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Sarah Brockett, CAS/MA '07

By Adrienne Frank

Sarah Brockett, third from the left, with Palomar band members Dale Miller, Rachel Warren, and Christina Prostano

When Sarah Brockett first picked up a bass guitar, it was merely a prop for a Halloween costume.

“My older sister won a white bass guitar in a radio contest. I don’t know if you’re familiar with the music video for Robert Palmer’s Addicted to Love [which features models playing a white bass], but it was just perfect,” laughs Brockett.

How could she know that what started out as the perfect prop for an ’80s-inspired costume would launch her own musical career? But these days, Palmer’s not the only one on iTunes.

Brockett plays bass in the Brooklyn-based foursome Palomar, which has four albums to their name and another in the works. The indie-pop outfit, which is big in the Big Apple, is starting to make waves nationally, too, touring with the likes of Spoon and Mates of State.

“Playing with Palomar has been one of the most rewarding experiences of my life. These people are not only my bandmates, they’re my family,” says Brockett of the group, which also includes vocalist Rachel Warren, guitarist Christina Prostano, and drummer Dale Miller.

“I love that the band adds some diversity to my life,” she continues. “It really is a great mental exercise to write songs.”

When Sarah Brockett first picked up a bass guitar, it was merely a prop for a Halloween costume.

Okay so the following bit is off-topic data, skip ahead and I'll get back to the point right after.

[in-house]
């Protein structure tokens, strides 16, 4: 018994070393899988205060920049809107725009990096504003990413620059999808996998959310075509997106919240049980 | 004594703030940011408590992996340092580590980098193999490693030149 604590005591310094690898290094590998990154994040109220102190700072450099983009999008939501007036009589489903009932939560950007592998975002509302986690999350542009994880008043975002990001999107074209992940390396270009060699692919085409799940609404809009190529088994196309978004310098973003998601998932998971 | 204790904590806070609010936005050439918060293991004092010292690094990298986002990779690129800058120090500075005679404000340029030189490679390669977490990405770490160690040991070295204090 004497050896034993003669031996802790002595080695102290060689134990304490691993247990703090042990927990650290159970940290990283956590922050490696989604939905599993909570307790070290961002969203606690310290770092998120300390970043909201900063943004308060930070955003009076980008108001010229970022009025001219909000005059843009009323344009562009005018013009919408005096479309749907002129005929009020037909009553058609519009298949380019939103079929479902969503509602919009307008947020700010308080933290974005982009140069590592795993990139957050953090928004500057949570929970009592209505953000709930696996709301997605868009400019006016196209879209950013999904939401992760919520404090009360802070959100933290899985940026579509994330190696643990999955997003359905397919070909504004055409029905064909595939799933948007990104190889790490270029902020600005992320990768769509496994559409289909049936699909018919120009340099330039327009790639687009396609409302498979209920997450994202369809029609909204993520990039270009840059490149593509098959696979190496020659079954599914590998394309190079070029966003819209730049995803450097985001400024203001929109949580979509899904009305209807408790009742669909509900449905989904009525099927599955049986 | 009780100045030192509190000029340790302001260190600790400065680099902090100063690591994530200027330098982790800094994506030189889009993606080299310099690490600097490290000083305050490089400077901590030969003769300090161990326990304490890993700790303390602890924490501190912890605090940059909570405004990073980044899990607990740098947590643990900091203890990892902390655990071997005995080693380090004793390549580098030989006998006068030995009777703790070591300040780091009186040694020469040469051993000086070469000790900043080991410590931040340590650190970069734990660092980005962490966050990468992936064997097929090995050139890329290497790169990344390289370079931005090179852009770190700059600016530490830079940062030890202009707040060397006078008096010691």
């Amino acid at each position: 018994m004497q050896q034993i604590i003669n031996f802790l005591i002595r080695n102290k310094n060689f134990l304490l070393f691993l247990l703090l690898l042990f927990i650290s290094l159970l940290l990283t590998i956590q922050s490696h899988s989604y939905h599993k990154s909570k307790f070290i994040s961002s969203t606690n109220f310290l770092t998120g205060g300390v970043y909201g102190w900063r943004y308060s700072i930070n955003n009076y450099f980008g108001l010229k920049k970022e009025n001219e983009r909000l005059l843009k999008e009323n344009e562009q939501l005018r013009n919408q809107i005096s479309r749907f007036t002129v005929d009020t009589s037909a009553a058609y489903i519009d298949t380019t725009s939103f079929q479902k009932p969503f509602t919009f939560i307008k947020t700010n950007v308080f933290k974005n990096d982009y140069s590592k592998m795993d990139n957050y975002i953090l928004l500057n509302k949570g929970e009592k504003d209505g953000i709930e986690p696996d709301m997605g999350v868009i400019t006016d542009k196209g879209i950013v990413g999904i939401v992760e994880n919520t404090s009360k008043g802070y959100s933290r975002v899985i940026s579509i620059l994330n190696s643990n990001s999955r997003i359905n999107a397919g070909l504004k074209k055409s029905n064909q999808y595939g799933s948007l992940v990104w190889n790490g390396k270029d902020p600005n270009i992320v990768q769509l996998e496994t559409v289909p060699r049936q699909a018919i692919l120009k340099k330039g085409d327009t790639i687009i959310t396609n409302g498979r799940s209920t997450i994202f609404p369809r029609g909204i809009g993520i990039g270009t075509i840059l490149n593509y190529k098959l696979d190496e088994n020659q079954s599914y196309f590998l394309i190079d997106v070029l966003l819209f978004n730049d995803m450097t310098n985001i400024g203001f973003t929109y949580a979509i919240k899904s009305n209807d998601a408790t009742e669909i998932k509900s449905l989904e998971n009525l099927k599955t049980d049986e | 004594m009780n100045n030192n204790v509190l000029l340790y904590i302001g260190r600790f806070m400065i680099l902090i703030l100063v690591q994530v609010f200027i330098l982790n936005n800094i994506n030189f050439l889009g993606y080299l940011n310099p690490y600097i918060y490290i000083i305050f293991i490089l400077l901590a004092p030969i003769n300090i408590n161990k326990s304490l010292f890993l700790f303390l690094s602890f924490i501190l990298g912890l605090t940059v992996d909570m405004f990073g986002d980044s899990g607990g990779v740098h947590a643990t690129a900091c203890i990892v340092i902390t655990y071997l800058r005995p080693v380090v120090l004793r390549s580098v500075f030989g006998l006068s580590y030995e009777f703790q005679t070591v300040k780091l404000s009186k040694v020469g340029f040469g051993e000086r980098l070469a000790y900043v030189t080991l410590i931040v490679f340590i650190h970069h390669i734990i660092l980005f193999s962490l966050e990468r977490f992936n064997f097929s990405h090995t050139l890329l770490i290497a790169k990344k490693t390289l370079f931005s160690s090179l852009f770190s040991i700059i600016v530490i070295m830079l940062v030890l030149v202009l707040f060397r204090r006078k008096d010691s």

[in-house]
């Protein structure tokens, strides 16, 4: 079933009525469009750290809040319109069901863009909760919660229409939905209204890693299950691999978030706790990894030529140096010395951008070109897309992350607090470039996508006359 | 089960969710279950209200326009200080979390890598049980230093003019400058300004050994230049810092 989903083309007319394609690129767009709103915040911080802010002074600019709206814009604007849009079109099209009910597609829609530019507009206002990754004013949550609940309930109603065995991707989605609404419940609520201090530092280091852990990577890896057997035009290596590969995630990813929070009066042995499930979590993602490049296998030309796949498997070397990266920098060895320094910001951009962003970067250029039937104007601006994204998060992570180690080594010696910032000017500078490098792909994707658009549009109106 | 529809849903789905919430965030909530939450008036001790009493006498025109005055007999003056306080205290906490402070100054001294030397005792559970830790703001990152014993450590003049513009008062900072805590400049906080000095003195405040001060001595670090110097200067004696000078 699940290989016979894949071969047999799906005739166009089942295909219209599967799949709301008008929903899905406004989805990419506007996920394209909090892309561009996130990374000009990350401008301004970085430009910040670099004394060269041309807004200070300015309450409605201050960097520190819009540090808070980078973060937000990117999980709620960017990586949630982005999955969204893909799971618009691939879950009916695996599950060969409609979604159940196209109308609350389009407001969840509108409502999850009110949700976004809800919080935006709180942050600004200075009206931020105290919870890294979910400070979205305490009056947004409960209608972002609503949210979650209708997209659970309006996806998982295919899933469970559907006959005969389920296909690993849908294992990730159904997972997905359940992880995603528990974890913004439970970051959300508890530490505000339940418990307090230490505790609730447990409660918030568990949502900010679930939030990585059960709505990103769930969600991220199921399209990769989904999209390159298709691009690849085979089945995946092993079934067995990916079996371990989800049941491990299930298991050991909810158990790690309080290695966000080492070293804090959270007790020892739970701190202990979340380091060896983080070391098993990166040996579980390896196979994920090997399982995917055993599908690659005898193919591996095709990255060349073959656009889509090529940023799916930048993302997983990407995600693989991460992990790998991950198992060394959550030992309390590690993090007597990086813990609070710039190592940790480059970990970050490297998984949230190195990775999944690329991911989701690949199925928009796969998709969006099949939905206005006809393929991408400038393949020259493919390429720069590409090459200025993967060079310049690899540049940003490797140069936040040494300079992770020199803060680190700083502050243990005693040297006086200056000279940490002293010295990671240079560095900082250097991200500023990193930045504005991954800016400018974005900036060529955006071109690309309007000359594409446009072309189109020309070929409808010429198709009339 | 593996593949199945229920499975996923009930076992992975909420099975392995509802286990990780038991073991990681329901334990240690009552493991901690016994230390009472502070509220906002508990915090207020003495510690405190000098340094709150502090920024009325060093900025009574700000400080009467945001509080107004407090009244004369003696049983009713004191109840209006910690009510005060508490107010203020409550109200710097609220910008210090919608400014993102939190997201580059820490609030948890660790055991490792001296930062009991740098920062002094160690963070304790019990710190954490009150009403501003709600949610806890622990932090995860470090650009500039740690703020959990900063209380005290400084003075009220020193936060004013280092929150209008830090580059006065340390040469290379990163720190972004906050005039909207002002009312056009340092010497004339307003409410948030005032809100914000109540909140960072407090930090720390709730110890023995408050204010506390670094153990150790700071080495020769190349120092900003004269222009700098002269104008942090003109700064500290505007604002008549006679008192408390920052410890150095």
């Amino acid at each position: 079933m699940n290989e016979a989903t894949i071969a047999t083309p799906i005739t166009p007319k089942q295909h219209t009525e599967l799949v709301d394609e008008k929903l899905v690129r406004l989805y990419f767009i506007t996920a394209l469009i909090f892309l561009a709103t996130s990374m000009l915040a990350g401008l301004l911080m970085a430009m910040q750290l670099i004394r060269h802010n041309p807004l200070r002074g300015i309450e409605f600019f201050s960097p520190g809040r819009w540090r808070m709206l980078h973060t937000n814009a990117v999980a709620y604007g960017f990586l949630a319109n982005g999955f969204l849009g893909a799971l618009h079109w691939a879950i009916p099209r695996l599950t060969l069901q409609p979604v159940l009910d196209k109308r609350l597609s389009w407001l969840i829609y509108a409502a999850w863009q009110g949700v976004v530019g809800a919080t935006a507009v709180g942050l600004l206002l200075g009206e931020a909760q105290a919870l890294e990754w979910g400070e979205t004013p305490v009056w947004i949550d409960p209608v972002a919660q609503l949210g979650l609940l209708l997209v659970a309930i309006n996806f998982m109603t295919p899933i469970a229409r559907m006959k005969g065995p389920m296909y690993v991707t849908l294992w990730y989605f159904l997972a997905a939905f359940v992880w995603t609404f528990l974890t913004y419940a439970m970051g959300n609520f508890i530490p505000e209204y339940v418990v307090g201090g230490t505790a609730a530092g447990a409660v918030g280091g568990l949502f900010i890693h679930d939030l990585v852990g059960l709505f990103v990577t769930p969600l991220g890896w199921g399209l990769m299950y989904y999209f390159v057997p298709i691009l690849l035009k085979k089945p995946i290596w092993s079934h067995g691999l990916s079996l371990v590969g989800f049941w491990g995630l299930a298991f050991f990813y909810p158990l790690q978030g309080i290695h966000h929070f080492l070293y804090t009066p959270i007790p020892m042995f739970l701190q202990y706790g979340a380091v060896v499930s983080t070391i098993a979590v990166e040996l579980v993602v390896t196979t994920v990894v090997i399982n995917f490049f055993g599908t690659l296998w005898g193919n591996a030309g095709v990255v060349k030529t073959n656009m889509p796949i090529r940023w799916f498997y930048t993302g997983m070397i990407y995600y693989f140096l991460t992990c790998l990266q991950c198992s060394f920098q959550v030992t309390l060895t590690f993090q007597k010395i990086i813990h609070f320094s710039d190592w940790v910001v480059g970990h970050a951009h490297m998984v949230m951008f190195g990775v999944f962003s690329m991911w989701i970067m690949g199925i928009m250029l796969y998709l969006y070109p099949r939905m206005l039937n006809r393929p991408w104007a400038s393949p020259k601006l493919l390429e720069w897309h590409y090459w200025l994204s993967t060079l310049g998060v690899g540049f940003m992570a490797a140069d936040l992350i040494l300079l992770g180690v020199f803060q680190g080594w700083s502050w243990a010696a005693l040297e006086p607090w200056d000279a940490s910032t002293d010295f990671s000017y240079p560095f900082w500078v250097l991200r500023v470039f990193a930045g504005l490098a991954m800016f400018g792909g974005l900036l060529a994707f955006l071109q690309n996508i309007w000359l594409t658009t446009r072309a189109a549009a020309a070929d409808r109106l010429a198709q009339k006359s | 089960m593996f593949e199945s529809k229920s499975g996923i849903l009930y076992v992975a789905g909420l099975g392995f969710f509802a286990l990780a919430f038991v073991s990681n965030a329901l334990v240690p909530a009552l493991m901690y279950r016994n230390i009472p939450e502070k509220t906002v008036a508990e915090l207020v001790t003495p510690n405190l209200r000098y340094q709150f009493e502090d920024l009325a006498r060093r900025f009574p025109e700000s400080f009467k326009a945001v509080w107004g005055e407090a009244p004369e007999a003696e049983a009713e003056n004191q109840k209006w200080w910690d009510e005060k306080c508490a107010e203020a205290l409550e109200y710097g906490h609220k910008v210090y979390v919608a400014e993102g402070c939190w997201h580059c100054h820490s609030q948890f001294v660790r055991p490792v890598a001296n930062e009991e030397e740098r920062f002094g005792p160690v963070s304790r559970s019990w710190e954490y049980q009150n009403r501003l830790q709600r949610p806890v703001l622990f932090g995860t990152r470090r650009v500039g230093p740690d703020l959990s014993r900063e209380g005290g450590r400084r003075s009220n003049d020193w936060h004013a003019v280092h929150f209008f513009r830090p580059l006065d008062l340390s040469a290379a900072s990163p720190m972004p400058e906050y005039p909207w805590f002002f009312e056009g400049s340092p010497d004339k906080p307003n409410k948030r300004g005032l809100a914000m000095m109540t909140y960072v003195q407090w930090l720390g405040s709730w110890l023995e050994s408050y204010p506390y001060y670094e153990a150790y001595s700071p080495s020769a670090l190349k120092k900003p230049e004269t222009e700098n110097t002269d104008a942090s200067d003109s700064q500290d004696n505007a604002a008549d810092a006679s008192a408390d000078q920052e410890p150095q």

And Brockett should know about mental exercises.

She returned to school in 2005 to pursue her master’s degree in public history at AU. “Living in New York, I really became interested in urban history, the way the streets are laid out, and the things people do to entertain themselves,” she says. “The degree was the perfect outlet for that interest.”

And while Brockett’s class schedule in D.C. made band practice in Brooklyn a little tricky, especially since two of her bandmates also returned to school, Palomar made it work.

“Thank goodness for the Chinatown bus,” she laughs. “I took that twice a month to New York for practice and shows. I would read my history books during the bus ride.

“Needless to say, there were days when I just wanted to pull my hair out!”

These days, though, life is a lot less chaotic. Brockett’s currently shopping her degree around New York and eventually hopes to get into historical tourism. Things are going well for Palomar, too; the group continues to tour and is hard at work on their fifth album.

“I love both equally,” says Brockett of music and history, “and I just can’t wait to see what happens next.”